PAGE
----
Can't figure out how does rectangle appear. Trying to sketch it.

In 4x82 chess board every square is coloured red, bue, or green. Show that no matter how the chess is coloured, there are four squares with the same color, which make a rectangle.

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    $\begingroup$ Some quick thoughts suggests that this holds true for chess boards of widths much smaller than $82$. Is there a typo in the question? Also: If you don't write anything about what you tried yourself and/or how you think the problem should be hanled you're unlikely to get much help. $\endgroup$ – Henrik supports the community Apr 28 '18 at 13:37

There are $3^4=81$ possible columns, such as $\begin{bmatrix} r & b & b & g \end{bmatrix}^T$. Since there's $4$ rows but only $3$ colors (and $3<4$), ...

... in every possible column, a color appears twice.

And since $82>81$...

... some column appears twice.

Thus there is a monochromatic rectangle.

I'm guessing the above is the desired proof, but it is possible to prove it for $4 \times 39$ rectangles.

There's a color in row 1 which occurs at least $\lceil 39/3 \rceil = 13$ times; call it red. Delete all but these $13$ columns (with a red in row $1$).

Now red only appears once in row 2 (or there's a red rectangle). Thus there's a color in row 2 which occurs at least $\lceil (13-1)/2 \rceil = 6$ times; call it green. Delete all but these $6$ columns (with a red in row $1$ and a green in row $2$).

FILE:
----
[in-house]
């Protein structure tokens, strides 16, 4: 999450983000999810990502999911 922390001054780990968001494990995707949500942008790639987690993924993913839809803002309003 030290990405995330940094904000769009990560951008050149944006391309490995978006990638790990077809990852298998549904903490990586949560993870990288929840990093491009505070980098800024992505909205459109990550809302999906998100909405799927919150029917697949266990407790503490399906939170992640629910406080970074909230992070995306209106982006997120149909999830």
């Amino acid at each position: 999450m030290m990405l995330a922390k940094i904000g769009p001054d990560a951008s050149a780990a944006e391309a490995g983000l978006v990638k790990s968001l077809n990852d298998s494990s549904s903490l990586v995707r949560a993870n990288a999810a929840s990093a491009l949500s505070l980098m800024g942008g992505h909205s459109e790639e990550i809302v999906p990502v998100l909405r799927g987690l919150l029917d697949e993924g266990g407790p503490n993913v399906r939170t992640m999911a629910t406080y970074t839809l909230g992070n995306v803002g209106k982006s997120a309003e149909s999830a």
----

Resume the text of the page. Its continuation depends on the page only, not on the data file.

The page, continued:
Now both red and green only appear once in row 3 (or there's a red or green rectangle). Thus the color blue appears $6-2=4$ times in row $3$. Delete all but these $4$ columns (with a red in row $1$, a green in row $2$, and a blue in row $3$).

Since there's three colors, two of these $4$ columns must be the same, and we get a monochromatic rectangle.


The number of columns needed is much less than $82$.

A $4$ x $19$ board

is sufficient to force a monochromatic rectangle.

Suppose there is no monochromatic rectangle. Statement: at most one column can contain e.g. $red$ in the first two rows. There are $3$ colours and $C(4,2) = 6$ pairs of rows, which means there $18$ correct statements of this kind. But every column contains at least one monochromatic pair of squares! So there are a maximum of $18$ columns.

By the pigeonhole principle,

a $19th$ column will force a monochromatic rectangle.


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